– Great fuel economy
– Cabin space and features
– Decent ride quality
– Bit pricey with options
– Noisy on acceleration
– Some hard cabin plastics
Most mass-market cars get a major revamp every four years, in an attempt to upstage each other. It’s only expensive stuff, like the Range Rover or the Lamborghini Gallardo, that can get away with stagnant development. And then there’s the Nissan Tiida. The last time we tested one was when it was a freshly-launched 2006 model, and we were still in college, doing this website thing part-time. It was a 1.6-litre hatchback, and for some unfathomable reason, the dealer gave it to us upstarts for almost a week. It was fresh and modern at the time. We actually fell in love with it on the back-and-forth trips to the garage where our 15-year-old jalopy was getting fixed. Since then the Tiida has remained virtually unchanged for more than seven years! Stagnation might be frowned upon with some cars, but the Tiida proved that there’s a market for cars that just do what cars are meant to do — move people around reliably — without the fanfare of a new tech-laden model every few years.
But now the 2014 Tiida is all grown up, just like us, and aiming to be that very tech-laden new model. Nissan has chosen to pass the entry-level torch off to their Micra and Sunny models, moving the Tiida into a higher segment with a 100 mm longer wheelbase, and moulding it with an attractive skin to boot.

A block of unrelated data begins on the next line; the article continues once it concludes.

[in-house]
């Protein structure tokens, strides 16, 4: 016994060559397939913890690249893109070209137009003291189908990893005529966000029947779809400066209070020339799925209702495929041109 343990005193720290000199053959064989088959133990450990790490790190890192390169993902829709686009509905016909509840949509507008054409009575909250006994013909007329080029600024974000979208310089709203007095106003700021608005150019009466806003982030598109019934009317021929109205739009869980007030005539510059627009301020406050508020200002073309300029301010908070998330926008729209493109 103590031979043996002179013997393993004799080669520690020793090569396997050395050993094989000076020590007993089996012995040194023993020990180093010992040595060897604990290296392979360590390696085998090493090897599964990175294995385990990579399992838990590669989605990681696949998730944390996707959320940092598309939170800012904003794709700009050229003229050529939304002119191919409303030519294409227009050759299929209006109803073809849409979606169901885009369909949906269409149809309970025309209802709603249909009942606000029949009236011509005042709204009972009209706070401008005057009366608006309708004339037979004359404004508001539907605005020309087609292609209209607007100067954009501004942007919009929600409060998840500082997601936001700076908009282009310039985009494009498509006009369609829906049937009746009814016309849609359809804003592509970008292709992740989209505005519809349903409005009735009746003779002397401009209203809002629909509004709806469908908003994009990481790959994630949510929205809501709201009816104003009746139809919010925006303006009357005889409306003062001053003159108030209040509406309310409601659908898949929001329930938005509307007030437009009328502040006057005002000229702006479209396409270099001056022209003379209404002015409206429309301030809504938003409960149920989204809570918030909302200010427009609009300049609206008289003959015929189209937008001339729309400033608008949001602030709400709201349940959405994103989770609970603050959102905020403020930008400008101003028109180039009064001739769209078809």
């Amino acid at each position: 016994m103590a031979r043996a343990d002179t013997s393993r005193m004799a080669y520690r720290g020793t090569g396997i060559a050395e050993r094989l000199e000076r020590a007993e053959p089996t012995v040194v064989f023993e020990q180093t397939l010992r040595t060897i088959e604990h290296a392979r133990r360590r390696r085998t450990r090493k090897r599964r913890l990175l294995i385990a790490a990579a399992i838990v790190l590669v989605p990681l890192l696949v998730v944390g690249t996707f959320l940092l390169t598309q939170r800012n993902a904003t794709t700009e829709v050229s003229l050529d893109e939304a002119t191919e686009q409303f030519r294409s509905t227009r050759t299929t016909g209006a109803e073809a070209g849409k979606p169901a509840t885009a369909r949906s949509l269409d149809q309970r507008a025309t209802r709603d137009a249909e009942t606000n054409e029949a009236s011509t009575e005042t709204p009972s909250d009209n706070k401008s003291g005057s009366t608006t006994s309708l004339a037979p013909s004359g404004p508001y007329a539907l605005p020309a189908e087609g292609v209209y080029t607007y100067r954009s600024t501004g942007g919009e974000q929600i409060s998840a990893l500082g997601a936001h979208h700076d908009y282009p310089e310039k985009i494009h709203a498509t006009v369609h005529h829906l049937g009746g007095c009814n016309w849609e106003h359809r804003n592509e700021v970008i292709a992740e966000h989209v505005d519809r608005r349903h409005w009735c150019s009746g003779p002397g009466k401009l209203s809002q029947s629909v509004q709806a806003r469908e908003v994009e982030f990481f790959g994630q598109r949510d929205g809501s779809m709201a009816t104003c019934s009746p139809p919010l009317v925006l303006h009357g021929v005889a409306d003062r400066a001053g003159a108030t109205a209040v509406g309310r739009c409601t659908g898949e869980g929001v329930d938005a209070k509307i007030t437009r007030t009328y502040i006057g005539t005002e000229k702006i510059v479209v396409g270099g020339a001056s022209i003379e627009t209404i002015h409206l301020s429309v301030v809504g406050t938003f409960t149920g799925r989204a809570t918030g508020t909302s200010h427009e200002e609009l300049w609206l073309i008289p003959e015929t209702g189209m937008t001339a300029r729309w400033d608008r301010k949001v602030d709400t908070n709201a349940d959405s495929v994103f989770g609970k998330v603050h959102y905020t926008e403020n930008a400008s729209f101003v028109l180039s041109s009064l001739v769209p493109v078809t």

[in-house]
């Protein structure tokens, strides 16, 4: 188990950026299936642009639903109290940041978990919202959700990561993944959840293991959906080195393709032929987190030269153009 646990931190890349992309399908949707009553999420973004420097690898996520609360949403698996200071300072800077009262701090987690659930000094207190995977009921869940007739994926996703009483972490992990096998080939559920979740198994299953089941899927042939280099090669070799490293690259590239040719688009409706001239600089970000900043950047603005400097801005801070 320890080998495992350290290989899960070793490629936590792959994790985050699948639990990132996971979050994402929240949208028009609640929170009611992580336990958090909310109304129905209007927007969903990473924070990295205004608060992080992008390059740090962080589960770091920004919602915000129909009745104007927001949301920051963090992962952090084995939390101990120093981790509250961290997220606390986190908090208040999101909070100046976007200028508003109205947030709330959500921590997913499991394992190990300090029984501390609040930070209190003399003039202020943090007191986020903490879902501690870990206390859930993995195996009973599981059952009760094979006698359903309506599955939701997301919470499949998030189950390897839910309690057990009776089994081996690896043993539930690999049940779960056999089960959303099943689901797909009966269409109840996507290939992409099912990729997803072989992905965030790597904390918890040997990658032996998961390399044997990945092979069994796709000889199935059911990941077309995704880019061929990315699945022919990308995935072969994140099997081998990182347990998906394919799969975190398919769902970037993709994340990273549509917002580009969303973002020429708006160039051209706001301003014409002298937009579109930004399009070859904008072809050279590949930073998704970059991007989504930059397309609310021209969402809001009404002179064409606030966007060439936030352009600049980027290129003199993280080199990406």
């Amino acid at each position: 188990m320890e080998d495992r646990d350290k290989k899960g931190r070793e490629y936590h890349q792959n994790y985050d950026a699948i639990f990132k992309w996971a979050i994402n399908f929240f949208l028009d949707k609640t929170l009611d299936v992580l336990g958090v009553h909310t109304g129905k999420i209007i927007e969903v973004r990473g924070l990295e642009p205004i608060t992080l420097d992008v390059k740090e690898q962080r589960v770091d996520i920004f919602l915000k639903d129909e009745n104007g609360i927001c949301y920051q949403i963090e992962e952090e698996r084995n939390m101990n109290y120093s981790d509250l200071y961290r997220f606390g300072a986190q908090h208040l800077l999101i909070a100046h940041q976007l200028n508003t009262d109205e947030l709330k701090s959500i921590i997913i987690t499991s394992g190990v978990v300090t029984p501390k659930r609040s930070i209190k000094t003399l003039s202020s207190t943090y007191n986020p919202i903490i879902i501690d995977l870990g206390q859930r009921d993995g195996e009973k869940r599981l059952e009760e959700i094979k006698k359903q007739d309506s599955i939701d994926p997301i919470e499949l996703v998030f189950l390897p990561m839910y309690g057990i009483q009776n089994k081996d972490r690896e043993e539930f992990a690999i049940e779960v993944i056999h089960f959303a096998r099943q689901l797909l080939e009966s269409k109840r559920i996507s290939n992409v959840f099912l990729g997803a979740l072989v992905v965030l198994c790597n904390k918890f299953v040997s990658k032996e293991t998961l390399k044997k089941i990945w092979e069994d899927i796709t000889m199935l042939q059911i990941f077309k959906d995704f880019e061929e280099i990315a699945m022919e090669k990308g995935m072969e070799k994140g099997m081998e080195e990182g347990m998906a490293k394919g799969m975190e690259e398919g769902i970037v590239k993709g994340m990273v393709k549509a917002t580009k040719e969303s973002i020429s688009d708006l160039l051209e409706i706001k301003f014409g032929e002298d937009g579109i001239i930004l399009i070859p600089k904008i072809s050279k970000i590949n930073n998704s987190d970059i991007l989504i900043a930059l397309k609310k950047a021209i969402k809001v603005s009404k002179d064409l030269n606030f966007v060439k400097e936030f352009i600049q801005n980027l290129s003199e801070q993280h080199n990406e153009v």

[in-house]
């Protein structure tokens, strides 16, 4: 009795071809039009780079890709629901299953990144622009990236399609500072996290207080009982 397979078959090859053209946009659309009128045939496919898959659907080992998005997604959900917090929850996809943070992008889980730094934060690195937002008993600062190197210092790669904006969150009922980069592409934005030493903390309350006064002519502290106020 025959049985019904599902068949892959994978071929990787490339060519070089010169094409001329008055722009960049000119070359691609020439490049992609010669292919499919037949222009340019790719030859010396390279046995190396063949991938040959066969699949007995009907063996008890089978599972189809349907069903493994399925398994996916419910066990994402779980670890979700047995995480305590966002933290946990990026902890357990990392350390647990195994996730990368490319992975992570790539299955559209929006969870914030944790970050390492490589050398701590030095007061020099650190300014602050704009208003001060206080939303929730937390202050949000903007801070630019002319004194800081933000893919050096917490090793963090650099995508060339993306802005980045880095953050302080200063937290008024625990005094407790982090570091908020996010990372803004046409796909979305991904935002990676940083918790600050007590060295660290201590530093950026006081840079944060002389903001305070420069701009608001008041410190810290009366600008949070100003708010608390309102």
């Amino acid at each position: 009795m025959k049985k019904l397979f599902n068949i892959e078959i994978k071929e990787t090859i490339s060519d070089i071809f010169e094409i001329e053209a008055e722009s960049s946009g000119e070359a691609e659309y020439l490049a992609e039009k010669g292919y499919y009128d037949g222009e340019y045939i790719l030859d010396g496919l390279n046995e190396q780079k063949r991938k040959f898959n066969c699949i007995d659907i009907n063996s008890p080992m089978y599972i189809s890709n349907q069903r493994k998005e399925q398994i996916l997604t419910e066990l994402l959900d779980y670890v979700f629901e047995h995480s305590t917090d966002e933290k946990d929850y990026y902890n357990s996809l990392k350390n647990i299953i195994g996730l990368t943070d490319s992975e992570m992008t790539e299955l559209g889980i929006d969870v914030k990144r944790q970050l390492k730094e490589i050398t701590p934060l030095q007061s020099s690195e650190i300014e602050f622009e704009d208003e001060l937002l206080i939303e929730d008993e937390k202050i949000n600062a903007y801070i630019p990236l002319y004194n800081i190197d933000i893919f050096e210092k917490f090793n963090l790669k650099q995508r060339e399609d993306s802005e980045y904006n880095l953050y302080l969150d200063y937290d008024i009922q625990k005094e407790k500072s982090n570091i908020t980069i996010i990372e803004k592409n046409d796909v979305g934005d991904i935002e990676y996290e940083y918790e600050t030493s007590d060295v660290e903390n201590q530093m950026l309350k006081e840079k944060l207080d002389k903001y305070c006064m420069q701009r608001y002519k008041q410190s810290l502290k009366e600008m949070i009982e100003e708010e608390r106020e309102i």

The cabin is a step up from the old model as well, even more spacious than before, and making use of more premium materials. The entire dashboard is shared with the Sentra, with which the new Tiida also shares its drivetrain and platform. The only difference here is that the Tiida gets an all-black colour scheme as well as a standard touchscreen on nearly all trim levels, apparently to appeal to the “youths” more. The upper half of the dash as well as the front door-inserts are soft-touch, and all arm-rests front and back are padded. The upper bits of the front doors are hard-plastic though, as is everything below the waist as well as almost the entire rear door-panels, more so than in the Sentra.
There are no complaints in terms of space though. There’s enough room in there to rival midsize sedans, both front and back, which makes it much more spacious in the back than rivals such as the Chevy Cruze, or even larger cars like the Cadillac CTS. The front seats are moderately bolstered, and look good in our top-spec tester’s leather upholstery. The boot is of a decent size for a hatchback, and even has a split-folding rear bench, although the boot floor is much shorter in length than that of the Sentra sedan.
All except the basic trim come with a resistive touchscreen that integrates navigation, stereo functions, Bluetooth phone, and even a rear camera. It’s slow at things like loading “points of interest” in the nav, but is quick enough in most other functions. There’s also smart keyless entry with starter button, power windows and mirrors, fog lamps, two front airbags with optional side and curtain airbags, decent CD/MP3 stereo with USB/AUX ports and more. Our top-spec model came with a good dual-zone auto a/c, and even rear vents are standard.